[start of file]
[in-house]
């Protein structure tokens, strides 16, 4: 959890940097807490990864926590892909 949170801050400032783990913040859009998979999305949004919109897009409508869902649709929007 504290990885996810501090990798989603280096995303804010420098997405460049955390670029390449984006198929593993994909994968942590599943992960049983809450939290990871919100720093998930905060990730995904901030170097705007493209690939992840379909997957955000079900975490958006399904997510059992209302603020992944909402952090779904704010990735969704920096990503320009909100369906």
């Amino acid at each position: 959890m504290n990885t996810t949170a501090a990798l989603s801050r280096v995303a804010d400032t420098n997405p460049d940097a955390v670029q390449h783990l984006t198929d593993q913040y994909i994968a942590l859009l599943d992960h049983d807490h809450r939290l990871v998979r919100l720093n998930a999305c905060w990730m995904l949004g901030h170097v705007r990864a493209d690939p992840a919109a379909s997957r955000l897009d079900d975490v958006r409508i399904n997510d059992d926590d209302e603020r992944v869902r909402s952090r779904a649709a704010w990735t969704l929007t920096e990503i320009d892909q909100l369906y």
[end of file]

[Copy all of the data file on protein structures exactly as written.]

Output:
[in-house]
């Protein structure tokens, strides 16, 4: 959890940097807490990864926590892909 949170801050400032783990913040859009998979999305949004919109897009409508869902649709929007 504290990885996810501090990798989603280096995303804010420098997405460049955390670029390449984006198929593993994909994968942590599943992960049983809450939290990871919100720093998930905060990730995904901030170097705007493209690939992840379909997957955000079900975490958006399904997510059992209302603020992944909402952090779904704010990735969704920096990503320009909100369906």
């Amino acid at each position: 959890m504290n990885t996810t949170a501090a990798l989603s801050r280096v995303a804010d400032t420098n997405p460049d940097a955390v670029q390449h783990l984006t198929d593993q913040y994909i994968a942590l859009l599943d992960h049983d807490h809450r939290l990871v998979r919100l720093n998930a999305c905060w990730m995904l949004g901030h170097v705007r990864a493209d690939p992840a919109a379909s997957r955000l897009d079900d975490v958006r409508i399904n997510d059992d926590d209302e603020r992944v869902r909402s952090r779904a649709a704010w990735t969704l929007t920096e990503i320009d892909q909100l369906y």